However, all that changed when Annie and kids, Hilda and Darren, decided to adopt Talia, knowing that she was 13 years old, blind, at risk of suffering a cardiac arrest any time and given 3 months to live.  http://hopedogrescue.blogspot.sg/2013/10/talia-my-incidental-adoption.html

Talia is featured in HOPE's 2014 calendars. (We still have calendars for sale)

What a big heart this family had – and Talia blossomed in their hands. With a new family to love and spoil her, she started looking younger, happier and her health problems seemed to be under control.
Talia had 9 months of happy family life with Annie and the kids, and their other dog, Spike.
Darren and Hilda with Spike and Talia
A few days ago, Talia started getting picky with food and then eventually stopped eating and drinking. She was 15 years old and the vet diagnosed that 90% of her kidneys had failed.

Annie and family decided to bring Talia home.
Although blind and unable to walk, Talia’s final wish was to smell the grass and feel it under her feet. So today, the family took her to the Botanical Gardens and Hilda carried Talia on the grass to sniff and walk abit. Talia had a pleasant day and as they headed home, she crossed the Rainbow Bridge, feeling extremely contented, loved and happy.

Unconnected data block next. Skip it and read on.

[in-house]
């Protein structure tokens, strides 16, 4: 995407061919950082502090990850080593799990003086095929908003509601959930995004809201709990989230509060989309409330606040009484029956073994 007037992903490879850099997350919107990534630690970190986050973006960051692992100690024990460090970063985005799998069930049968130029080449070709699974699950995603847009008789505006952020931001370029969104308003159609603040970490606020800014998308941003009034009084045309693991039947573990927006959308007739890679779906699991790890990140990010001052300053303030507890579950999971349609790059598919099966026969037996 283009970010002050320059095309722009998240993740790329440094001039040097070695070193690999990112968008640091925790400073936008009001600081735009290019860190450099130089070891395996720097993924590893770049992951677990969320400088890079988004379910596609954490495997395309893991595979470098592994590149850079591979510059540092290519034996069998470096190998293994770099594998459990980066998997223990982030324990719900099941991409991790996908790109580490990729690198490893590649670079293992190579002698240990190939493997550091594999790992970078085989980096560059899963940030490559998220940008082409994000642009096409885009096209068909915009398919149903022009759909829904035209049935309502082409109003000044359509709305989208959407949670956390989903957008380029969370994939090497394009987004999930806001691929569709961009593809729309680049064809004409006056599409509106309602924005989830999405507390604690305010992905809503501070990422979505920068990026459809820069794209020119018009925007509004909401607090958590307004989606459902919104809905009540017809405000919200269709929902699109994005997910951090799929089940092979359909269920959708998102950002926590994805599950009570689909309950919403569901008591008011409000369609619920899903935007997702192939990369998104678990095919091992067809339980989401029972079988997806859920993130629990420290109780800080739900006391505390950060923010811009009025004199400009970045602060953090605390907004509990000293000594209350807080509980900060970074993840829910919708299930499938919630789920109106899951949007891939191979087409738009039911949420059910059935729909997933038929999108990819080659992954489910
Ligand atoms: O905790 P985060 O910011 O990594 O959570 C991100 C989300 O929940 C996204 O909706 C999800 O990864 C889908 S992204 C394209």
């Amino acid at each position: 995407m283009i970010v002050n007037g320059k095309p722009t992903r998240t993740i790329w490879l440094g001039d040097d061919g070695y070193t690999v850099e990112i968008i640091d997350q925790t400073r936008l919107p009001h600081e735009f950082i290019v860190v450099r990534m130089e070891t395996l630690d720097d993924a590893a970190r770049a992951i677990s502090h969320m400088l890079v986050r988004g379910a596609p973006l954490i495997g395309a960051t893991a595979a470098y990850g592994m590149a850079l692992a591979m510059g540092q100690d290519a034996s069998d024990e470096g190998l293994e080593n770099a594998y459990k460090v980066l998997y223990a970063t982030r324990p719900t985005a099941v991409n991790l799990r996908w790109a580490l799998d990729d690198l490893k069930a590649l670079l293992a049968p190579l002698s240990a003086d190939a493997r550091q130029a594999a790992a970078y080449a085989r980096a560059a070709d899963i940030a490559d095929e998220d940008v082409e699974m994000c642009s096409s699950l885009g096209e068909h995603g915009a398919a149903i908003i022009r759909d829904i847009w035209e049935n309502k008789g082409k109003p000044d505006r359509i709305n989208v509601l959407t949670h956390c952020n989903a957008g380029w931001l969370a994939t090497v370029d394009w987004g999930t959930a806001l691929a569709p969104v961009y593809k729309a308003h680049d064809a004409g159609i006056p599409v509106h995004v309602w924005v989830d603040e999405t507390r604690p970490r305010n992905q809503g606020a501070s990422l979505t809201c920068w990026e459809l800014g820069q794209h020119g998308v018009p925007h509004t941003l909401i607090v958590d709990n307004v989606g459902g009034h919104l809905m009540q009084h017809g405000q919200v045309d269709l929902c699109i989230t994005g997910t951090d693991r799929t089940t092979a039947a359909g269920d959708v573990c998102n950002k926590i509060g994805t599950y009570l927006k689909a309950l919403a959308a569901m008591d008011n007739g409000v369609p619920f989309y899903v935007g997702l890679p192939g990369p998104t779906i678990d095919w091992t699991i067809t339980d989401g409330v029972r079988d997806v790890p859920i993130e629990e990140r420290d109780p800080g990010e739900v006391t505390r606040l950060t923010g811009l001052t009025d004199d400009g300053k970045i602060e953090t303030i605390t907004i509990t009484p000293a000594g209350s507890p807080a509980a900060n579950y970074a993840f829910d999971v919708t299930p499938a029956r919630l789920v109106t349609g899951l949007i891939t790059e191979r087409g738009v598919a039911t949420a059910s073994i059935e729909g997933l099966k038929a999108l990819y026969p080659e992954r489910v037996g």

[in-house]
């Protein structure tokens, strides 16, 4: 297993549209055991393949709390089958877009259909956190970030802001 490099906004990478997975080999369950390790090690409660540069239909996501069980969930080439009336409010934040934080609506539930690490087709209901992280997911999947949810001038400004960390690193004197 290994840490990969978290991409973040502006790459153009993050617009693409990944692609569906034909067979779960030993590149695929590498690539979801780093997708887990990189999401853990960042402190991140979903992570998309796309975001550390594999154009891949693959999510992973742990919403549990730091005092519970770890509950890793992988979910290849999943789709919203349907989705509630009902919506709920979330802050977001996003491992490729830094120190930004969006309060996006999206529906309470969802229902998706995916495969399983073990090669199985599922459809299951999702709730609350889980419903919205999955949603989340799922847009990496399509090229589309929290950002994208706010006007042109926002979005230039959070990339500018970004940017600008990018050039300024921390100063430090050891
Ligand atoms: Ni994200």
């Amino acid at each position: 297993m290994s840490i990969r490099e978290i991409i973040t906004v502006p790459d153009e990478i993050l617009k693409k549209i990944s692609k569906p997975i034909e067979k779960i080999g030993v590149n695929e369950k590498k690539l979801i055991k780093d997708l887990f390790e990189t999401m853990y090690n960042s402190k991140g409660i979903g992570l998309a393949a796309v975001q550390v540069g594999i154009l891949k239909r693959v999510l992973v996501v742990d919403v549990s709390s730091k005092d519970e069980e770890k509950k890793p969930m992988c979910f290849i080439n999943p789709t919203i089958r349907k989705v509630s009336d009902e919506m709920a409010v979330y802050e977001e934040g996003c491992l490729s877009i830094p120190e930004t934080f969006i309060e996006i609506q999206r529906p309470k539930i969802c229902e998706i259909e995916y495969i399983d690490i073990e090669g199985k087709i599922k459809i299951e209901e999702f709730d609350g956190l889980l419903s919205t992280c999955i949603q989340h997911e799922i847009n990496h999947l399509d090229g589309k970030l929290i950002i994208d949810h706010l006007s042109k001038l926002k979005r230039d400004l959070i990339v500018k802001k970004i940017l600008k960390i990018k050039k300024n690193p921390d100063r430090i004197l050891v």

Off to the Botanical Gardens

Talia and her best friend, Hilda
From the bottom of my heart, I thank Annie and family for adopting a blind 13-year-old dog with a host of problems, knowing that she didn’t have much time on earth. You have made Talia a very happy dog. What you have given her in these past few months were more than she has ever experienced in her entire life and for that, I am eternally grateful. Thank you.
Farewell sweet Talia
Talia will have a private cremation tomorrow, attended by HOPE volunteers, family and friends.
Rest in peace, Talia. You will be dearly missed.